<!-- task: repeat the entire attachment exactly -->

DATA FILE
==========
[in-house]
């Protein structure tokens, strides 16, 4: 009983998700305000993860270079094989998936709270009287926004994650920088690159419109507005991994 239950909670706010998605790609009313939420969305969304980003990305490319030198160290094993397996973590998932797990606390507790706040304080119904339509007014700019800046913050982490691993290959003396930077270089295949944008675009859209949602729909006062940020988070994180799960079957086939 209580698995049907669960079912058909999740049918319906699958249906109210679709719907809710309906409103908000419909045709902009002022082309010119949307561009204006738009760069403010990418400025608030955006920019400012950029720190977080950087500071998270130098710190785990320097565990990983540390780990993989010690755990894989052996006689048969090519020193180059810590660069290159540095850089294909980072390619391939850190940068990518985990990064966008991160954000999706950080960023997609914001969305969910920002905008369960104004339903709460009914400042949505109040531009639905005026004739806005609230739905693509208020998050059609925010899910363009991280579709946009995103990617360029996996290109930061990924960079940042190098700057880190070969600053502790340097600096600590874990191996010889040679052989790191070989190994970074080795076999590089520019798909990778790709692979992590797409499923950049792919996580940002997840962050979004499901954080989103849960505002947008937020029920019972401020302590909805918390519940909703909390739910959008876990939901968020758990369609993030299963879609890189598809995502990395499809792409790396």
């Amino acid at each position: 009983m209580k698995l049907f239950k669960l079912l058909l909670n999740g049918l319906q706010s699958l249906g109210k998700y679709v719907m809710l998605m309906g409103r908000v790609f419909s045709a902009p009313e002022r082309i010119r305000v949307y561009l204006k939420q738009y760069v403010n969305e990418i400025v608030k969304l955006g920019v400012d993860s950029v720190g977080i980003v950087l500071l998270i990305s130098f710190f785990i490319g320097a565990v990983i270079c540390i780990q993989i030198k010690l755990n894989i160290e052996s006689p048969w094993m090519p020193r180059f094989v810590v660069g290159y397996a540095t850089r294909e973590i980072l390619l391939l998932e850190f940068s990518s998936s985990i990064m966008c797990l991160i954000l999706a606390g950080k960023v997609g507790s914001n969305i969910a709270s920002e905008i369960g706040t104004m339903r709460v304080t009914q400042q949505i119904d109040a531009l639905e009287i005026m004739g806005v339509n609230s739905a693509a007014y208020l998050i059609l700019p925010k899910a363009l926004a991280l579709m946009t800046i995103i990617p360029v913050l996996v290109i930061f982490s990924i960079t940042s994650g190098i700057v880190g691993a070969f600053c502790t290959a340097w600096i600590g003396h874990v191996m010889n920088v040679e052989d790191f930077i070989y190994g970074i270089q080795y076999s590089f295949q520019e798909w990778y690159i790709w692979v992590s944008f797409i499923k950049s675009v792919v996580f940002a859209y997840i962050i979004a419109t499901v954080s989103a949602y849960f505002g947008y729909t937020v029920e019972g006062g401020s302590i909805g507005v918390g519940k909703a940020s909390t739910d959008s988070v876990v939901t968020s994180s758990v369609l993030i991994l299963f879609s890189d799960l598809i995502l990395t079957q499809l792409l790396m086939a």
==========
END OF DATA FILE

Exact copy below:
[in-house]
């Protein structure tokens, strides 16, 4: 009983998700305000993860270079094989998936709270009287926004994650920088690159419109507005991994 239950909670706010998605790609009313939420969305969304980003990305490319030198160290094993397996973590998932797990606390507790706040304080119904339509007014700019800046913050982490691993290959003396930077270089295949944008675009859209949602729909006062940020988070994180799960079957086939 209580698995049907669960079912058909999740049918319906699958249906109210679709719907809710309906409103908000419909045709902009002022082309010119949307561009204006738009760069403010990418400025608030955006920019400012950029720190977080950087500071998270130098710190785990320097565990990983540390780990993989010690755990894989052996006689048969090519020193180059810590660069290159540095850089294909980072390619391939850190940068990518985990990064966008991160954000999706950080960023997609914001969305969910920002905008369960104004339903709460009914400042949505109040531009639905005026004739806005609230739905693509208020998050059609925010899910363009991280579709946009995103990617360029996996290109930061990924960079940042190098700057880190070969600053502790340097600096600590874990191996010889040679052989790191070989190994970074080795076999590089520019798909990778790709692979992590797409499923950049792919996580940002997840962050979004499901954080989103849960505002947008937020029920019972401020302590909805918390519940909703909390739910959008876990939901968020758990369609993030299963879609890189598809995502990395499809792409790396």
């Amino acid at each position: 009983m209580k698995l049907f239950k669960l079912l058909l909670n999740g049918l319906q706010s699958l249906g109210k998700y679709v719907m809710l998605m309906g409103r908000v790609f419909s045709a902009p009313e002022r082309i010119r305000v949307y561009l204006k939420q738009y760069v403010n969305e990418i400025v608030k969304l955006g920019v400012d993860s950029v720190g977080i980003v950087l500071l998270i990305s130098f710190f785990i490319g320097a565990v990983i270079c540390i780990q993989i030198k010690l755990n894989i160290e052996s006689p048969w094993m090519p020193r180059f094989v810590v660069g290159y397996a540095t850089r294909e973590i980072l390619l391939l998932e850190f940068s990518s998936s985990i990064m966008c797990l991160i954000l999706a606390g950080k960023v997609g507790s914001n969305i969910a709270s920002e905008i369960g706040t104004m339903r709460v304080t009914q400042q949505i119904d109040a531009l639905e009287i005026m004739g806005v339509n609230s739905a693509a007014y208020l998050i059609l700019p925010k899910a363009l926004a991280l579709m946009t800046i995103i990617p360029v913050l996996v290109i930061f982490s990924i960079t940042s994650g190098i700057v880190g691993a070969f600053c502790t290959a340097w600096i600590g003396h874990v191996m010889n920088v040679e052989d790191f930077i070989y190994g970074i270089q080795y076999s590089f295949q520019e798909w990778y690159i790709w692979v992590s944008f797409i499923k950049s675009v792919v996580f940002a859209y997840i962050i979004a419109t499901v954080s989103a949602y849960f505002g947008y729909t937020v029920e019972g006062g401020s302590i909805g507005v918390g519940k909703a940020s909390t739910d959008s988070v876990v939901t968020s994180s758990v369609l993030i991994l299963f879609s890189d799960l598809i995502l990395t079957q499809l792409l790396m086939a």